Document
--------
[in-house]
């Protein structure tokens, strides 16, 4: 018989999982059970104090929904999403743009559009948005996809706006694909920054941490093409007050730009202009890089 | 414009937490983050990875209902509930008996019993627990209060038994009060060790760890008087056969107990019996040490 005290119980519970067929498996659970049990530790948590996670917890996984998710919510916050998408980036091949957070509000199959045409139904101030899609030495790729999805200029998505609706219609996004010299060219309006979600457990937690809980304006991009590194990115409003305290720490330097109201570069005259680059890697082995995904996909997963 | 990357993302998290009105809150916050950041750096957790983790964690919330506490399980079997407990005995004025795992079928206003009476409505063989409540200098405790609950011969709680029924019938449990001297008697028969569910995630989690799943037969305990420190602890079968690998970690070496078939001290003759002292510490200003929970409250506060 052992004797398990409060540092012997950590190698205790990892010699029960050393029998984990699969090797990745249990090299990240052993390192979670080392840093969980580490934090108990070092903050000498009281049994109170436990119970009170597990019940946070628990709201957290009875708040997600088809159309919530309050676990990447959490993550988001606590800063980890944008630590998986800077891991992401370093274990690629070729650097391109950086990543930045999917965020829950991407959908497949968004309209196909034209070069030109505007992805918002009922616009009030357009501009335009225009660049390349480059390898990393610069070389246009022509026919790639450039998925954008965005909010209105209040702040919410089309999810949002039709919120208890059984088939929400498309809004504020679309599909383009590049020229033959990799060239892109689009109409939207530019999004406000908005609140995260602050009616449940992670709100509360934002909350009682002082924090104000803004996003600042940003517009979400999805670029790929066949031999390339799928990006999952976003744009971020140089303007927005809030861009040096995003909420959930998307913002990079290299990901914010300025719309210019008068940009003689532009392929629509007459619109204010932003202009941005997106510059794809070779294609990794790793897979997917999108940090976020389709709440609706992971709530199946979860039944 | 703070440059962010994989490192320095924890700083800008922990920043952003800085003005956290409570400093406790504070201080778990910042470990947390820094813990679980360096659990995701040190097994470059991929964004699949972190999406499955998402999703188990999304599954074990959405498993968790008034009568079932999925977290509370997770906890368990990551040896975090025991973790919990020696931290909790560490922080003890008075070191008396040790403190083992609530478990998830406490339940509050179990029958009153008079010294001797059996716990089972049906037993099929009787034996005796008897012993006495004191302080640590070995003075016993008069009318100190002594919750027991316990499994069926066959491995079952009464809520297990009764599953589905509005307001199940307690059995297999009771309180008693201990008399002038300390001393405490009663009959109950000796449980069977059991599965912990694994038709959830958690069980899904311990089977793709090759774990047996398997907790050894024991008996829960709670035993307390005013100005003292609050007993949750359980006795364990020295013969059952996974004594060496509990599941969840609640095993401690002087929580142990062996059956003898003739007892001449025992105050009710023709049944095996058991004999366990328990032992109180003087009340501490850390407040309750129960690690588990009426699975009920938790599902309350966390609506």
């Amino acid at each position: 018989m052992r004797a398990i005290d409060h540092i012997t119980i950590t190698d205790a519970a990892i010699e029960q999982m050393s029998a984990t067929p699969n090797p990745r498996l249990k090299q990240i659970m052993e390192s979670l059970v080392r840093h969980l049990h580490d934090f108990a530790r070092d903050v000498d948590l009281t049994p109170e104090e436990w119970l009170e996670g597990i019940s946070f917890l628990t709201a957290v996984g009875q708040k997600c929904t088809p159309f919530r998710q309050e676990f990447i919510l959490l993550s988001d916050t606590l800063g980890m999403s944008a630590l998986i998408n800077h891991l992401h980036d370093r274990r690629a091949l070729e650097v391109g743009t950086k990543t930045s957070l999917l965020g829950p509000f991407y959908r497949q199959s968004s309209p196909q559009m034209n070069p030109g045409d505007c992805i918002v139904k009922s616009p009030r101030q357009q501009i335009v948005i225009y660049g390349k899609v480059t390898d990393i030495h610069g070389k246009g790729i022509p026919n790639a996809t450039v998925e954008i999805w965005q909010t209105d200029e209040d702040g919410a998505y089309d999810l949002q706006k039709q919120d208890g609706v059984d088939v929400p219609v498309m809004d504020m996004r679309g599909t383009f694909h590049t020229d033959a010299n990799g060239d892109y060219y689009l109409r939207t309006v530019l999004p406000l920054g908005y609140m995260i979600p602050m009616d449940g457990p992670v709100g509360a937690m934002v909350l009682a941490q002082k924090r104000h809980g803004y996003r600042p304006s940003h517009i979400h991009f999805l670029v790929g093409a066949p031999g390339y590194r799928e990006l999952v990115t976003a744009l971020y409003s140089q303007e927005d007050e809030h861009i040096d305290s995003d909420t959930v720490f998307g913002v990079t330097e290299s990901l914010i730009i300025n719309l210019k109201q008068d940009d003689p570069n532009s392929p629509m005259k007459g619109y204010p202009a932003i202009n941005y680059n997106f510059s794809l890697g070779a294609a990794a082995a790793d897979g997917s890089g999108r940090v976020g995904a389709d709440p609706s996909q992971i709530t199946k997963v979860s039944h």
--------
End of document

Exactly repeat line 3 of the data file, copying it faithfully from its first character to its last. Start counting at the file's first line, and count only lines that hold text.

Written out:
């Amino acid at each position: 018989m052992r004797a398990i005290d409060h540092i012997t119980i950590t190698d205790a519970a990892i010699e029960q999982m050393s029998a984990t067929p699969n090797p990745r498996l249990k090299q990240i659970m052993e390192s979670l059970v080392r840093h969980l049990h580490d934090f108990a530790r070092d903050v000498d948590l009281t049994p109170e104090e436990w119970l009170e996670g597990i019940s946070f917890l628990t709201a957290v996984g009875q708040k997600c929904t088809p159309f919530r998710q309050e676990f990447i919510l959490l993550s988001d916050t606590l800063g980890m999403s944008a630590l998986i998408n800077h891991l992401h980036d370093r274990r690629a091949l070729e650097v391109g743009t950086k990543t930045s957070l999917l965020g829950p509000f991407y959908r497949q199959s968004s309209p196909q559009m034209n070069p030109g045409d505007c992805i918002v139904k009922s616009p009030r101030q357009q501009i335009v948005i225009y660049g390349k899609v480059t390898d990393i030495h610069g070389k246009g790729i022509p026919n790639a996809t450039v998925e954008i999805w965005q909010t209105d200029e209040d702040g919410a998505y089309d999810l949002q706006k039709q919120d208890g609706v059984d088939v929400p219609v498309m809004d504020m996004r679309g599909t383009f694909h590049t020229d033959a010299n990799g060239d892109y060219y689009l109409r939207t309006v530019l999004p406000l920054g908005y609140m995260i979600p602050m009616d449940g457990p992670v709100g509360a937690m934002v909350l009682a941490q002082k924090r104000h809980g803004y996003r600042p304006s940003h517009i979400h991009f999805l670029v790929g093409a066949p031999g390339y590194r799928e990006l999952v990115t976003a744009l971020y409003s140089q303007e927005d007050e809030h861009i040096d305290s995003d909420t959930v720490f998307g913002v990079t330097e290299s990901l914010i730009i300025n719309l210019k109201q008068d940009d003689p570069n532009s392929p629509m005259k007459g619109y204010p202009a932003i202009n941005y680059n997106f510059s794809l890697g070779a294609a990794a082995a790793d897979g997917s890089g999108r940090v976020g995904a389709d709440p609706s996909q992971i709530t199946k997963v979860s039944h």